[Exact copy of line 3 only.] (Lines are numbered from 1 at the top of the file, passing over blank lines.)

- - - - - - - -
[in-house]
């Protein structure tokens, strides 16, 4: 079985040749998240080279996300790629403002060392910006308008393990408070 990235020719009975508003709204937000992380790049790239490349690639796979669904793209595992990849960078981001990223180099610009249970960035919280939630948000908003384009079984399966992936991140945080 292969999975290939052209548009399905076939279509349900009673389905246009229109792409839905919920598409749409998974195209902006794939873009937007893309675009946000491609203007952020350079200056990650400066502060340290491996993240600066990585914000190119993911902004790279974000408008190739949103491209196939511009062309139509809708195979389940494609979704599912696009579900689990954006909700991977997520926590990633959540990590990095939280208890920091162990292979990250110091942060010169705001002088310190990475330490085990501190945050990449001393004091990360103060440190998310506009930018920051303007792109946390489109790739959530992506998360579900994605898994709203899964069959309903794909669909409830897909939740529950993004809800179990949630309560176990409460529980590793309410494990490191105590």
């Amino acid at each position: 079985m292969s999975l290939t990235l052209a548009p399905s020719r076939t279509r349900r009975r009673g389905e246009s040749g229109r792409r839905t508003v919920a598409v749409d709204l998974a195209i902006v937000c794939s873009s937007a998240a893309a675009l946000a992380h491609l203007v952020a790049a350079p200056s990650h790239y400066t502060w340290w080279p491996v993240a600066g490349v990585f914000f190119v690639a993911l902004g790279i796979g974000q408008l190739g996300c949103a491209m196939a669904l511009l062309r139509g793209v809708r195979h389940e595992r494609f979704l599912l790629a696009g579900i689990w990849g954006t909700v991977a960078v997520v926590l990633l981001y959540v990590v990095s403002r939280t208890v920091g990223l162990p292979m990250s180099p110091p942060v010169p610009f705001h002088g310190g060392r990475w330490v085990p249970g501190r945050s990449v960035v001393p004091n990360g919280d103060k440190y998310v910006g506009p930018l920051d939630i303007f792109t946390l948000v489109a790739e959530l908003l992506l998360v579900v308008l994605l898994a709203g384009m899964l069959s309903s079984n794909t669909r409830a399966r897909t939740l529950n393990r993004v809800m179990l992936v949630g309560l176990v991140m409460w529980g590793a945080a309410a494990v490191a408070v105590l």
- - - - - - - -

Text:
């Amino acid at each position: 079985m292969s999975l290939t990235l052209a548009p399905s020719r076939t279509r349900r009975r009673g389905e246009s040749g229109r792409r839905t508003v919920a598409v749409d709204l998974a195209i902006v937000c794939s873009s937007a998240a893309a675009l946000a992380h491609l203007v952020a790049a350079p200056s990650h790239y400066t502060w340290w080279p491996v993240a600066g490349v990585f914000f190119v690639a993911l902004g790279i796979g974000q408008l190739g996300c949103a491209m196939a669904l511009l062309r139509g793209v809708r195979h389940e595992r494609f979704l599912l790629a696009g579900i689990w990849g954006t909700v991977a960078v997520v926590l990633l981001y959540v990590v990095s403002r939280t208890v920091g990223l162990p292979m990250s180099p110091p942060v010169p610009f705001h002088g310190g060392r990475w330490v085990p249970g501190r945050s990449v960035v001393p004091n990360g919280d103060k440190y998310v910006g506009p930018l920051d939630i303007f792109t946390l948000v489109a790739e959530l908003l992506l998360v579900v308008l994605l898994a709203g384009m899964l069959s309903s079984n794909t669909r409830a399966r897909t939740l529950n393990r993004v809800m179990l992936v949630g309560l176990v991140m409460w529980g590793a945080a309410a494990v490191a408070v105590l």